Sifu Mark JolleyAdult Student’s Corner

by Sifu Mark Jolley

As our third lockdown seems to be winding down, I wanted to visit the martial intent aspect of our Kung Fu style. The term martial art is a form of fighting or defending yourself (Cambridge dictionary). With that definition the question is what is martial intent?

To assist us in understanding what intent is, I wanted to bring up an old saying “flowery fists and embroidery kicks”. Interesting term, but what does it mean? In short, there is no focus on your punches or kicks. They might be at the right height or the correct technique, but in reality, there is no intent (focus) on the technique.

To show the difference between a focused strike vs a halfhearted one, an example is you have 10 minutes to exercise. If you run for that time, or walk, which will burn the most calories? The answer is running since the exercise engages the most muscles at the higher level. Similar, if you are performing a combination of various techniques or forms, if you put half the effort in, you are cheating yourself of obtaining the most benefit possible.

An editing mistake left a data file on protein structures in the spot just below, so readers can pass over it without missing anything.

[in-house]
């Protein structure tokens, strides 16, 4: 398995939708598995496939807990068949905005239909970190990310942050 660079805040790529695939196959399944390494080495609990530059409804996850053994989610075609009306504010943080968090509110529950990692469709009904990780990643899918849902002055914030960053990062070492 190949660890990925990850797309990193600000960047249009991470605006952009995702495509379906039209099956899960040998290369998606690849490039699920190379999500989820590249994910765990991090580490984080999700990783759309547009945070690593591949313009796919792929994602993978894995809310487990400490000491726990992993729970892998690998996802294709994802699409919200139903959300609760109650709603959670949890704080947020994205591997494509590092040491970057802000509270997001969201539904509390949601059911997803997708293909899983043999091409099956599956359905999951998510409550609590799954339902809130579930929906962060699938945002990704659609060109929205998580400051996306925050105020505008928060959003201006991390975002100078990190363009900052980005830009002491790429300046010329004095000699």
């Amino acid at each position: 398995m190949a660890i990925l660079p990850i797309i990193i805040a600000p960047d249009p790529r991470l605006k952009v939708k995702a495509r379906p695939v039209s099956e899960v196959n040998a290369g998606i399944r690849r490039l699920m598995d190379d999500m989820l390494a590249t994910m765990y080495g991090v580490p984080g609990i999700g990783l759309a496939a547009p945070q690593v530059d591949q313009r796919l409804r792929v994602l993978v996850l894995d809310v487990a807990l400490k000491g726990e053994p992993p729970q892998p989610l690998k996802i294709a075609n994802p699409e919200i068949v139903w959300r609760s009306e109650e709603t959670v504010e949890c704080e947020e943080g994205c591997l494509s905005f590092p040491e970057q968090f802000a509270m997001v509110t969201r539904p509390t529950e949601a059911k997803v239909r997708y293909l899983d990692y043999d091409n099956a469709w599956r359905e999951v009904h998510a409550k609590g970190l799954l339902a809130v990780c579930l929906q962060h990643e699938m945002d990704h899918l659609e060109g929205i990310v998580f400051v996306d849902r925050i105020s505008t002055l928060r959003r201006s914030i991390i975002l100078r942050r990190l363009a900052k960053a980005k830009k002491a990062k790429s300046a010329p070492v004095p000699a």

Punch and kick like you mean to break a board! To get the most out of each class, executing martial intent on all your movements (techniques, forms etc) will provide the most benefit. During the lockdown one of the positive side points of modern technology is allowing us to continue training with multiple Zoom classes. On the negative side, we are bombarded with different distractions while training from home. Even with our in-person classes in 2020, most classes were less than an hour. With our tighter training time frames, to get the most out of the class, train as if it were real (if you recall this is a plaque at the front of the kwoon).

With an in-person class, you can get the added incentive to put the most effort in, when there are other students practicing beside you and pushing you. In the Zoom classes, you need the mental discipline to motivate yourself. Use the “gallery view” feature pick another student to train against. Always try to do things better, harder, and faster than your virtual training partner. Training from home brings distractions that we don’t normally have at the kwoon. Applying martial intent to your forms and techniques will help you focus on the class and help tune out those distractions.

So, train hard and train smart, and get the most out of your training! The person benefiting the most from using martial intent is you!